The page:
Flynn and VanDenend Sorge captured the spirit of the Fringe season by experimenting within their art form as they intimately shared their pasts.
Throughout, the play is ridden with fearful moments, guilty consciences, and serious reflections of what life may be like for creatures being surrounded by uneasiness and pain.
Aaron Cromie’s good-natured portrayal reflects the real Lautrec, who retained his artist’s eye and famed geniality even as he joined his friends in their sad retreat into alcoholism and the dementia of syphilis.
Wild Plum Productions’ abridged staging of THE YELLOW WALLPAPER succeeds in capturing the chills and insight of the original work.
This is an opera about monsters—the Frankenstein of the title, a monster we know well from films if not from literature, and the ways in which people become monsters.
This project consists of six short dance films—three by collaborators Ashley Searles and Wim Winklewagon, and three by Anne-Marie Mulgrew & Dancers Company with Carmella Vassor-Johnson.
Everything about BENGAL TIGER AT THE BAGHDAD ZOO asserts the production as one of the best works in this year’s Fringe.
The show, which is all about loss and violence in a dark corner of the world, is too bright – it has no real darkness to it at all
Dramatic narrators voice acutely detailed stories of sexual exploits, dating disasters/successes, and intimate gatherings.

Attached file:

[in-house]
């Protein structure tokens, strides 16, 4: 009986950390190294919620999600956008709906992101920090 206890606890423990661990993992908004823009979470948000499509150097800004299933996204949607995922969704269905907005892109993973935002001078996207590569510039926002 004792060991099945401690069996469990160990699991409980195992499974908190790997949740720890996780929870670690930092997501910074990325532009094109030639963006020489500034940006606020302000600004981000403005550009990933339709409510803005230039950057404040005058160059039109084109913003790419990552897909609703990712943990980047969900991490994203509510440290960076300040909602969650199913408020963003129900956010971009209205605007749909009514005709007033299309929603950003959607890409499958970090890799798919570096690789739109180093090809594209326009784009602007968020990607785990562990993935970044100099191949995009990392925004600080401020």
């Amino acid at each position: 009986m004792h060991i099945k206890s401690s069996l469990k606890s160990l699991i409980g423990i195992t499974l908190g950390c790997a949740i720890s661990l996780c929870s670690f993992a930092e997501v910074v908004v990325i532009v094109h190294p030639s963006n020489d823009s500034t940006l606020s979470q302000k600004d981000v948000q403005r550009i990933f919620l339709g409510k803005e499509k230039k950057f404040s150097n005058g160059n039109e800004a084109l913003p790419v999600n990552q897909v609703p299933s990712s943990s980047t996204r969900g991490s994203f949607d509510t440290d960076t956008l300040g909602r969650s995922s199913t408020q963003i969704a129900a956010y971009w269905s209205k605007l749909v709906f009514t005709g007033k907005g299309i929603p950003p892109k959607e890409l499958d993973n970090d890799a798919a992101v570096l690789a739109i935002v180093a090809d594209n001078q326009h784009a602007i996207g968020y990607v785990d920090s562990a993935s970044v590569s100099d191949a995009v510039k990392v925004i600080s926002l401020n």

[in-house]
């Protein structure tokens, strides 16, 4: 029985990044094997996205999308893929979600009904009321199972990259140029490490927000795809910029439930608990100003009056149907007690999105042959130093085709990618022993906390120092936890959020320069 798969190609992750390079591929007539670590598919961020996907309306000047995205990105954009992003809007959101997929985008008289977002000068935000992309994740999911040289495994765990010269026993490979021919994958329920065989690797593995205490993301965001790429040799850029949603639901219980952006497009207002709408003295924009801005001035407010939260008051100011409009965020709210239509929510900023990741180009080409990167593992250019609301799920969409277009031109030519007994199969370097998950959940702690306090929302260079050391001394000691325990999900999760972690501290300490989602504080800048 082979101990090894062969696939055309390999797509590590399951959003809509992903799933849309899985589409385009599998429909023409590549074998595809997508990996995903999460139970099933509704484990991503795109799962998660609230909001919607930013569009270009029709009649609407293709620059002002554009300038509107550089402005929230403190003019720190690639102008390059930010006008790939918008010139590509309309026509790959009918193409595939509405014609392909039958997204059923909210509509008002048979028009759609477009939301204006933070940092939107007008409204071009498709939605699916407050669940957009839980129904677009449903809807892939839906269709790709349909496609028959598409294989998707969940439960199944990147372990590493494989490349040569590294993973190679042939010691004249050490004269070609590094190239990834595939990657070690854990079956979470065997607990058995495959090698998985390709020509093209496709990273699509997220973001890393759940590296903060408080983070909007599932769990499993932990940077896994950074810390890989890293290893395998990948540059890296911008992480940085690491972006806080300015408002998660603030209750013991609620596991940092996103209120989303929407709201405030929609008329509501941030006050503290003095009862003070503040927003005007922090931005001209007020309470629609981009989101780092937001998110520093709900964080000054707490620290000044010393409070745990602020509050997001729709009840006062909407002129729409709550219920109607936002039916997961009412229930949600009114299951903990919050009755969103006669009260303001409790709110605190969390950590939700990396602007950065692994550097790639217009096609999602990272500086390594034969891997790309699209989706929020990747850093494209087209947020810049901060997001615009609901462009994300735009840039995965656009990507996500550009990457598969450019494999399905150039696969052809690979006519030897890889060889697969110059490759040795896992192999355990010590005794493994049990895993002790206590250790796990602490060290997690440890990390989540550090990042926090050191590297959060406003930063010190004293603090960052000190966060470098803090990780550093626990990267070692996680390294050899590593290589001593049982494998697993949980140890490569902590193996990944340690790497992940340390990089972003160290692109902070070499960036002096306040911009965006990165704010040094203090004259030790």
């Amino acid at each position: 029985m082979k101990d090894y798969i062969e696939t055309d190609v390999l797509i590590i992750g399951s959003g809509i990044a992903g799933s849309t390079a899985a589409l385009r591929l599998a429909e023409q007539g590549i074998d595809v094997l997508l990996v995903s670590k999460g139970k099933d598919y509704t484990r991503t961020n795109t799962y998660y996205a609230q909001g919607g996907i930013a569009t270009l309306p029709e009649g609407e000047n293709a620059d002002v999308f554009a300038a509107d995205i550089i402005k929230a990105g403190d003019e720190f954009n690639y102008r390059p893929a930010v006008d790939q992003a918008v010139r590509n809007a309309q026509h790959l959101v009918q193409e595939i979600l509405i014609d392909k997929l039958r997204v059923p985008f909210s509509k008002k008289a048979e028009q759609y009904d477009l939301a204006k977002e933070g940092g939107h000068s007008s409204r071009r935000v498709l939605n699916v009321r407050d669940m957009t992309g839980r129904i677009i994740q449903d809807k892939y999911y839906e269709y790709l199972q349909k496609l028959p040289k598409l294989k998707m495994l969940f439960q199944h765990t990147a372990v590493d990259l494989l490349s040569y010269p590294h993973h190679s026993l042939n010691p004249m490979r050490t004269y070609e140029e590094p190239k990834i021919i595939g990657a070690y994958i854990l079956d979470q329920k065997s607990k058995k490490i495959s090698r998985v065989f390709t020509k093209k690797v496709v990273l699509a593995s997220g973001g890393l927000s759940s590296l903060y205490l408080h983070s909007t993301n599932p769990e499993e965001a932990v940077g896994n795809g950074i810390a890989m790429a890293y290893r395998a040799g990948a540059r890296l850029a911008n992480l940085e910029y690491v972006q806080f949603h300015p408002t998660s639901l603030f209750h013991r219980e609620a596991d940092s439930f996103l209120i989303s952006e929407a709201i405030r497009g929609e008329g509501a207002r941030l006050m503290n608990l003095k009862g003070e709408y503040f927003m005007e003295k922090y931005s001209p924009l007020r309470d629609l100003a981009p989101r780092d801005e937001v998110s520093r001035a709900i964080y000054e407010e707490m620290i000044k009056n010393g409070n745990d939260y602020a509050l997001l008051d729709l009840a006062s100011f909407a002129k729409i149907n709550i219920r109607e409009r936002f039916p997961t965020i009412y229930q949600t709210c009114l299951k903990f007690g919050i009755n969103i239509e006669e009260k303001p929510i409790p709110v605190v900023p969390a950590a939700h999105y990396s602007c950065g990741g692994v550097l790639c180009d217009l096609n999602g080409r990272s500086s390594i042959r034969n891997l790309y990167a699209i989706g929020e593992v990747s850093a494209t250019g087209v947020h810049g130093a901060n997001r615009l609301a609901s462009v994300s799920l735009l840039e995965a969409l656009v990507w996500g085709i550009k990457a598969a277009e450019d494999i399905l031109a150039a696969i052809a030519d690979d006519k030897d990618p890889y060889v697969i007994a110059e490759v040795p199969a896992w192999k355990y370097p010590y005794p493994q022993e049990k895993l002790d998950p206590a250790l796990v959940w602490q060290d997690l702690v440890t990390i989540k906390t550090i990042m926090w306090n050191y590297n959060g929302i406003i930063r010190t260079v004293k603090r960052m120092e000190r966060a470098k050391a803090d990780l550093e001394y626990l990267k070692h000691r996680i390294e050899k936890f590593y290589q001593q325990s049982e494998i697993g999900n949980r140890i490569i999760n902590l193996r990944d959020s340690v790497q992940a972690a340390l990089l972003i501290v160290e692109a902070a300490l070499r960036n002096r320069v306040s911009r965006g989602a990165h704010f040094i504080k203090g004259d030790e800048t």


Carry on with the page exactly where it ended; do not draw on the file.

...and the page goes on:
“Your little ducks,” Leah says, as we look over our shoulders at the line of weaving their way south on 21st, “they’re all in a row.”
The timely BROKEN WING, offered to the FringeArts festival in an beautifully executed performance by Pantea Productions, tells the story of a brash American photographer (Bob Stineman) who, while traveling in Iran, sleeps with his host’s young wife Arezoo.
Starting in bustling Rittenhouse Square, MIRRORING SKY guides participants along familiar city streets, ending at the Schuylkill River Park
Playwrights are do not come fully formed. Directors have to start somewhere. And the Philly Fringe Festival is traditionally a great place for artists to take their first artistic steps.
Ombelico’s latest al fresco offering, FLIM FLAM PHANTOM SHAM, is a delightful synthesis of traditional Commedia dell’Arte with current Philadelphia references, delivered in Italian and English—or Philly’s local version thereof!—which kept me in stitches throughout the entire all-ages show.
After years of milking their hit show The Real Housewives of South Philly until it jumped the shark, The Waitstaff return to the Fringe with another set of funnybone-tickling sketch comedy
What is necessary? In NECESSARY EFFORTS, the mixed-bill production by The Naked Stark, the answer offered is the work of making.
THE BODY LAUTREC is not everyone’s cup of tea: a shockingly hard-core depiction of the depravities and debaucheries of Henri de Toulouse-Lautrec and his art.
It would be fun to call ANNA K an irreverent romp through Tolstoy’s 1870s novel, Anna Karenina, but in fact playwright Chris Davis reverences the material in his own way. For all its comedy, and there’s plenty in his South Philly-style version, the play scans the storyline and retains underlying issues.
UNDERGROUND EPISODES carries us from Olney to past City Hall and then back again in poems, half-spoken and half-recited, sometimes direct and sometimes inscrutable.
The compelling two-act opus captures the historic characters, events, and mood with passion and clarity.